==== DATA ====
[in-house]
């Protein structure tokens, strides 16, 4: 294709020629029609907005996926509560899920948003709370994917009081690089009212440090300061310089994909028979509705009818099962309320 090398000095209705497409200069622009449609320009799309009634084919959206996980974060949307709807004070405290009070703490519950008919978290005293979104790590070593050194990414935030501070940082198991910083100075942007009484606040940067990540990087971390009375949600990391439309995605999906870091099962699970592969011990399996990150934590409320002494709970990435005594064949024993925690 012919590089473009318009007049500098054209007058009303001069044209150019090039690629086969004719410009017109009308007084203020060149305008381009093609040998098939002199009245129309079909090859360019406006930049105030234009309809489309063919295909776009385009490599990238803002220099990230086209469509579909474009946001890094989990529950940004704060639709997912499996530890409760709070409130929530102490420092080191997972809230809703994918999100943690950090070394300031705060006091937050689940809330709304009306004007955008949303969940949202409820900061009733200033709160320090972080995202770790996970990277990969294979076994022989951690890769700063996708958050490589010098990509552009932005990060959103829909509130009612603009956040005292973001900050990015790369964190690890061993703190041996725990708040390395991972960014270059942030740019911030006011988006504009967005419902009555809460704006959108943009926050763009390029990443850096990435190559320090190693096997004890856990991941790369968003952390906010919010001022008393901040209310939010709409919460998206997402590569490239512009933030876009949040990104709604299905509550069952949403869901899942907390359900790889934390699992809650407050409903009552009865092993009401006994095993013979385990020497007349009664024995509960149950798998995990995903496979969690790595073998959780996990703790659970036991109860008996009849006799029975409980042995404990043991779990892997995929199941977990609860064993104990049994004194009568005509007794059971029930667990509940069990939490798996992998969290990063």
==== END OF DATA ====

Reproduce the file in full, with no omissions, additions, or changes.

[in-house]
């Protein structure tokens, strides 16, 4: 294709020629029609907005996926509560899920948003709370994917009081690089009212440090300061310089994909028979509705009818099962309320 090398000095209705497409200069622009449609320009799309009634084919959206996980974060949307709807004070405290009070703490519950008919978290005293979104790590070593050194990414935030501070940082198991910083100075942007009484606040940067990540990087971390009375949600990391439309995605999906870091099962699970592969011990399996990150934590409320002494709970990435005594064949024993925690 012919590089473009318009007049500098054209007058009303001069044209150019090039690629086969004719410009017109009308007084203020060149305008381009093609040998098939002199009245129309079909090859360019406006930049105030234009309809489309063919295909776009385009490599990238803002220099990230086209469509579909474009946001890094989990529950940004704060639709997912499996530890409760709070409130929530102490420092080191997972809230809703994918999100943690950090070394300031705060006091937050689940809330709304009306004007955008949303969940949202409820900061009733200033709160320090972080995202770790996970990277990969294979076994022989951690890769700063996708958050490589010098990509552009932005990060959103829909509130009612603009956040005292973001900050990015790369964190690890061993703190041996725990708040390395991972960014270059942030740019911030006011988006504009967005419902009555809460704006959108943009926050763009390029990443850096990435190559320090190693096997004890856990991941790369968003952390906010919010001022008393901040209310939010709409919460998206997402590569490239512009933030876009949040990104709604299905509550069952949403869901899942907390359900790889934390699992809650407050409903009552009865092993009401006994095993013979385990020497007349009664024995509960149950798998995990995903496979969690790595073998959780996990703790659970036991109860008996009849006799029975409980042995404990043991779990892997995929199941977990609860064993104990049994004194009568005509007794059971029930667990509940069990939490798996992998969290990063």